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May 2012

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New pot plants, sea holly and pruning mature rhododendrons

 After the earliest of seasons in which we had magnolias, azaleas and pieris flowering during Feburary, what will we have for summer? To this end, I bought up. For deep shade I planted a feature pot with Hosta ‘White Feather', a most unusual variety with cream-coloured leaves and green veins. The label says to plant in sun but, to me, it will scorch, hence a shady spot. Another plant for pot culture is Heuchera ‘Delta Dawn', its leaves striped with pale yellow and the other colours remind me of faded Victorian bricks, perhaps some black grass also planted in a pot will give a good foliage contrast.


 I have planted the pink lily-of-the-valley under a Photinia ‘Red Robin' many years ago, what a great combination. Its white-flowered cousin, a thug running everywhere, has been nearly culled, but a ‘must' is the variegated form, what a pretty plant, a little shy to flower and it never runs.

 One of my favourite plants which thrives in gravel is eryngium or sea holly, the poorer the soil the better, and its thistle-like flowers in shades of silver to deep blue during summer. I interplant it with dieramas and helianthemums, and interplant it between large boulders which give a structural contrast. Another plant which dislikes good soil is the perennial purple wallflower, and these are grown now in the poorest gritty soil where they thrive, a hard prune now will induce plenty of young growth which can be used as cutting material. A pretty white form of valerian has also seeded here, a great plant for bad soil which flowers for months.

 A standard fuchsia that lived in an enormous pot for 25 years died, and purple-leaved banana is now the pot's centre piece, its leaves over a metre long. For foliage contrast, I planted saw-toothed grey-green Melianthus major and surrounded it with crimson-leaved trailing begonias.

 With so many mature rhododendrons here and many of them getting leggy, I have been cutting some of them back hard. ‘Elizabeth' and ‘Pink Pearl' have started re-growing well after last year's chop. This year ‘Lady Alice Fitzwilliam' and mixed large hybrids are getting the same treatment. I always give them a mulch of compost with a little slow release fertilizer added to speed recovery.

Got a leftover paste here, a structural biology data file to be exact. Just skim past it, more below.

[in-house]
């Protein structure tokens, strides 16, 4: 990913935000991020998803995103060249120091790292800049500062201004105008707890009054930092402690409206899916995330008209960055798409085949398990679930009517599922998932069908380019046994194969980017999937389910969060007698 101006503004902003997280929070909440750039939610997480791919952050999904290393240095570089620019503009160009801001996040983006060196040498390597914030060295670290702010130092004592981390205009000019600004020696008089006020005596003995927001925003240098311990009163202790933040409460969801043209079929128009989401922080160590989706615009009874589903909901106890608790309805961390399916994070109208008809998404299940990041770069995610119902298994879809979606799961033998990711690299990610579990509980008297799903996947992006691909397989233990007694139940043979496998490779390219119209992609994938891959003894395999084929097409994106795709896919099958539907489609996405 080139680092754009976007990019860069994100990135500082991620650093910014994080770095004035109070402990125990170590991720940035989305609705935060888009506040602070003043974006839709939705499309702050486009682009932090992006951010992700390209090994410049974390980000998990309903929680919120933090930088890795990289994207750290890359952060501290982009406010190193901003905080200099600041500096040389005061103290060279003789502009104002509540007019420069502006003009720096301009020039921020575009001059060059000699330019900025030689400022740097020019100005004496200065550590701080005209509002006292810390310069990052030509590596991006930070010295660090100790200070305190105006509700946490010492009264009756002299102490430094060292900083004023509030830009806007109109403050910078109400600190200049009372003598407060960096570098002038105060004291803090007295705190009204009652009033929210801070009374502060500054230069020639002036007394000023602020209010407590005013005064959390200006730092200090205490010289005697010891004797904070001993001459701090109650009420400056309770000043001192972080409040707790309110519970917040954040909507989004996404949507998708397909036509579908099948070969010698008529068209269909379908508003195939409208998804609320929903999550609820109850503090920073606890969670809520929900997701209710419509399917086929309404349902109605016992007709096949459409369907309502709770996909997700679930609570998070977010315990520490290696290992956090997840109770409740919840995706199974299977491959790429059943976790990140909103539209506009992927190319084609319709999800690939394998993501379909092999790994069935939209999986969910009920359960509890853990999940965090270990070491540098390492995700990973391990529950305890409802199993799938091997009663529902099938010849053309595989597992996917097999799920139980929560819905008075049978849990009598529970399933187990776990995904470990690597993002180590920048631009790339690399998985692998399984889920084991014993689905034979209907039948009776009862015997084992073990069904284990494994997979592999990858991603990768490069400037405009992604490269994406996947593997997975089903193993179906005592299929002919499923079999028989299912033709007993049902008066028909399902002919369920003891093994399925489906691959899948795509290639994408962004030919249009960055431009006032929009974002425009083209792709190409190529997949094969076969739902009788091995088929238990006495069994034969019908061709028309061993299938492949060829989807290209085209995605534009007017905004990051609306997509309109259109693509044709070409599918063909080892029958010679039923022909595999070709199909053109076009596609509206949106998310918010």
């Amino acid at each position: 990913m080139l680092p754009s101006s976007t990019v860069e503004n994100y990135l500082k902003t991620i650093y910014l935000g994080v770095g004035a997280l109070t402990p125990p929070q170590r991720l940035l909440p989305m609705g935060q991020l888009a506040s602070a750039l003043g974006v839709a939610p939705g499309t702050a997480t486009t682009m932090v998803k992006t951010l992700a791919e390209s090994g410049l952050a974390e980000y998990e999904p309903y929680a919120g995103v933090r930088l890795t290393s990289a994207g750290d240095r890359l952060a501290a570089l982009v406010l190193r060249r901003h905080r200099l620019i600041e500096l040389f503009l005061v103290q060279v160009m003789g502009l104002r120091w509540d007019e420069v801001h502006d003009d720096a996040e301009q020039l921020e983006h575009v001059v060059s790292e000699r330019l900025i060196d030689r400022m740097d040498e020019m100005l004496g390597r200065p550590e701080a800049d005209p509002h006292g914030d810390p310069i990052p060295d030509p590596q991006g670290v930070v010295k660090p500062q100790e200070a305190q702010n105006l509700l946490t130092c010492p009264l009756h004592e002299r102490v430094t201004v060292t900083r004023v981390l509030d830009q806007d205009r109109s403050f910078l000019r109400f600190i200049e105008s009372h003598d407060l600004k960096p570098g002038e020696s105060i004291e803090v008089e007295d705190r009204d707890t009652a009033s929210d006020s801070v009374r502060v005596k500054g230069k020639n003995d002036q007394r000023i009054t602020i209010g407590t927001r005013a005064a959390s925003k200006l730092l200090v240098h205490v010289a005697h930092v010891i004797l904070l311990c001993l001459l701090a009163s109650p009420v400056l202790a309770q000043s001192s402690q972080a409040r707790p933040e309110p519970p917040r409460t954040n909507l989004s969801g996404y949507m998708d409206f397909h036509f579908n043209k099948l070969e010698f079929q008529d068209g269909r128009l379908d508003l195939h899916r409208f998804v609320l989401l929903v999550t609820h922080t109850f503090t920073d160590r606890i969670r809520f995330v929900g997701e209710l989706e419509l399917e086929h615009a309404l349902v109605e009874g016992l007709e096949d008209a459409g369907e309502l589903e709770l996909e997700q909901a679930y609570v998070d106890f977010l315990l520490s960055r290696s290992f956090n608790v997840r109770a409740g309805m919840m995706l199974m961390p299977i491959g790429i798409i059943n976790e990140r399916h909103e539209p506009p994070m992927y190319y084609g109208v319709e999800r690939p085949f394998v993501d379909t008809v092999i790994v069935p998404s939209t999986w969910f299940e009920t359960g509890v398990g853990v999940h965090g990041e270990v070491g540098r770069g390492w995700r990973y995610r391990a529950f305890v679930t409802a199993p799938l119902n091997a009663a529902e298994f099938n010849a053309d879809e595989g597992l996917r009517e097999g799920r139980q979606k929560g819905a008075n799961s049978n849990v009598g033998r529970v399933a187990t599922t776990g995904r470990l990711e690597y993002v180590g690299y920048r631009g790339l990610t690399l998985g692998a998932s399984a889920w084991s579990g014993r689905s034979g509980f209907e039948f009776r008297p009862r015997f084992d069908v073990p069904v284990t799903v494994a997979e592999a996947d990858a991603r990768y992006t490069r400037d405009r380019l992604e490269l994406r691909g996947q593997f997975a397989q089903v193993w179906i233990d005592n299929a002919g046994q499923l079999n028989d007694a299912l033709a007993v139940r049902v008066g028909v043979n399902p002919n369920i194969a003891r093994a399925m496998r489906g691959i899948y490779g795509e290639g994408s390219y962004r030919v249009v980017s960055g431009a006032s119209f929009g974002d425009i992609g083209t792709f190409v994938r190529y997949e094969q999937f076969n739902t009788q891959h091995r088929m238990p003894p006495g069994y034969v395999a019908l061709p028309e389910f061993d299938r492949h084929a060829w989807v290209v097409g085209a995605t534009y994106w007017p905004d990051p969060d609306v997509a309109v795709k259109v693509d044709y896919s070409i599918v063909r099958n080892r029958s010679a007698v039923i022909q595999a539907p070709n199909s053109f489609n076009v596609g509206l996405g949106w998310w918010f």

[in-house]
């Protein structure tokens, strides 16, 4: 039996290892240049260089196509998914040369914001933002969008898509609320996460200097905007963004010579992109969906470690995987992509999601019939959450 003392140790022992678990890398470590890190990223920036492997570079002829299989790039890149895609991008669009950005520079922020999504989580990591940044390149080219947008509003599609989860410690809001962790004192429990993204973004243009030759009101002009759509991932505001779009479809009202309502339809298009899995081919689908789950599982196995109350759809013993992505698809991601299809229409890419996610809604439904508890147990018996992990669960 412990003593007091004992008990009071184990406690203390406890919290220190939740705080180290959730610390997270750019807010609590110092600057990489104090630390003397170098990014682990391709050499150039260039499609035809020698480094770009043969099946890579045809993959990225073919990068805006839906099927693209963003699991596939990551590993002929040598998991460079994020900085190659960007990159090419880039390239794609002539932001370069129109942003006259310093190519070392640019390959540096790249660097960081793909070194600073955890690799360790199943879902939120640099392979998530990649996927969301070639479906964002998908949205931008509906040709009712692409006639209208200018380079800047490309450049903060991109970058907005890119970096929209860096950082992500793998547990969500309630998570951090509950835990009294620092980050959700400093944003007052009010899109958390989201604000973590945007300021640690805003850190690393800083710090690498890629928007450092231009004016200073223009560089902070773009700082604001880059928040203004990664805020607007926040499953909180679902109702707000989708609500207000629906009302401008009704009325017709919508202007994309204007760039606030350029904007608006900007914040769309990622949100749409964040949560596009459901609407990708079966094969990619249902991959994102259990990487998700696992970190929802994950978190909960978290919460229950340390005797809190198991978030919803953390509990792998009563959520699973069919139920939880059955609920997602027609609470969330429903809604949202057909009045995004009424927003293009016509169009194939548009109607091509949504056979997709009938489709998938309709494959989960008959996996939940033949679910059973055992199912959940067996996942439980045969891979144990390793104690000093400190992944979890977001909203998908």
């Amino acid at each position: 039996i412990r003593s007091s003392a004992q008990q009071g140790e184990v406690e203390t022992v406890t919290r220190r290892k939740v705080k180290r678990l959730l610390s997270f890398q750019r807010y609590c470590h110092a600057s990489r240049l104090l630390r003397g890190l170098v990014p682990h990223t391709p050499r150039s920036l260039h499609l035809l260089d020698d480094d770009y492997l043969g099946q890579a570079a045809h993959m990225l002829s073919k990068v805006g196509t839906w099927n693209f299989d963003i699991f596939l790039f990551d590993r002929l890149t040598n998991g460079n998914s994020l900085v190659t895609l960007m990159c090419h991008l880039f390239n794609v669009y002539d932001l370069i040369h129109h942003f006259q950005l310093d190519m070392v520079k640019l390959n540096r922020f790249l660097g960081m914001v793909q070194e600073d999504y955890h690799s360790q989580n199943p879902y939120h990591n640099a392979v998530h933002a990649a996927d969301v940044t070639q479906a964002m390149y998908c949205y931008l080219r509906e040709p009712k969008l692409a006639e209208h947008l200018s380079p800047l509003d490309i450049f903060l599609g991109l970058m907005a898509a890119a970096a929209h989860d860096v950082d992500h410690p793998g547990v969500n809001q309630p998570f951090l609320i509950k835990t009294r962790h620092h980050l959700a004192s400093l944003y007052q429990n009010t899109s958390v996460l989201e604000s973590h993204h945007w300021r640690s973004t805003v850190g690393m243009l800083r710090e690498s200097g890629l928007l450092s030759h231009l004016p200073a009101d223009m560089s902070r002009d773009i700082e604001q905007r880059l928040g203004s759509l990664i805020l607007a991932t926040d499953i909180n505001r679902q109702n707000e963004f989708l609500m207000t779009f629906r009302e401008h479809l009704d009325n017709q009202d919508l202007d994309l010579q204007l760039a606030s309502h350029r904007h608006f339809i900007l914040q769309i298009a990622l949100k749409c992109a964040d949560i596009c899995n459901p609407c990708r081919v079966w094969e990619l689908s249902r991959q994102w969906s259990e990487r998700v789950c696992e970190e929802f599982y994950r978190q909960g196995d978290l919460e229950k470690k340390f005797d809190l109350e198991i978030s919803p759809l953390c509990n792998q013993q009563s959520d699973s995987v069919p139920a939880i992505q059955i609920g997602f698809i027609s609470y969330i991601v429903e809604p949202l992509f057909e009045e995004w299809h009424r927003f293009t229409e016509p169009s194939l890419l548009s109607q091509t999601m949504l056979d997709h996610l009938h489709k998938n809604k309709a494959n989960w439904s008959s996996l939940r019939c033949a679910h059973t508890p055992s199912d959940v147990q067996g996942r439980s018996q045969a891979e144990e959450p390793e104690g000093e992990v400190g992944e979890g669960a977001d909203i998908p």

To allow a new paved path to the old orchard, Escallonia bifida and Skimmia ‘Rubella' will both re-grow from a big chop. I was delighted to find hidden clumps of hostas and daffodills, which have been divided and replanted on the paths edge. The area had been planted with cordon apple trees which had not produced due to lack of light.

 There are so many small jobs to be completed. Primulas, pulmonarias and violas need dividing, and cutting back the foliage, I pull the plants apart discarding the center piece and replanting the young growth at 20 cm apart. I must also check Rhododendron ‘Christmas Cheer' for signs of bud blast disease that would destroy next year's flowering if the affected sooty black buds are not removed and burnt. Helleborus needs dead-heading, their seedlings need either hoeing out or transplanting into rows to grow on. Young growth on wisteria, clematis and climbing roses needs tying in. Exochorda, or pearl bush, needs cutting back after flowering!



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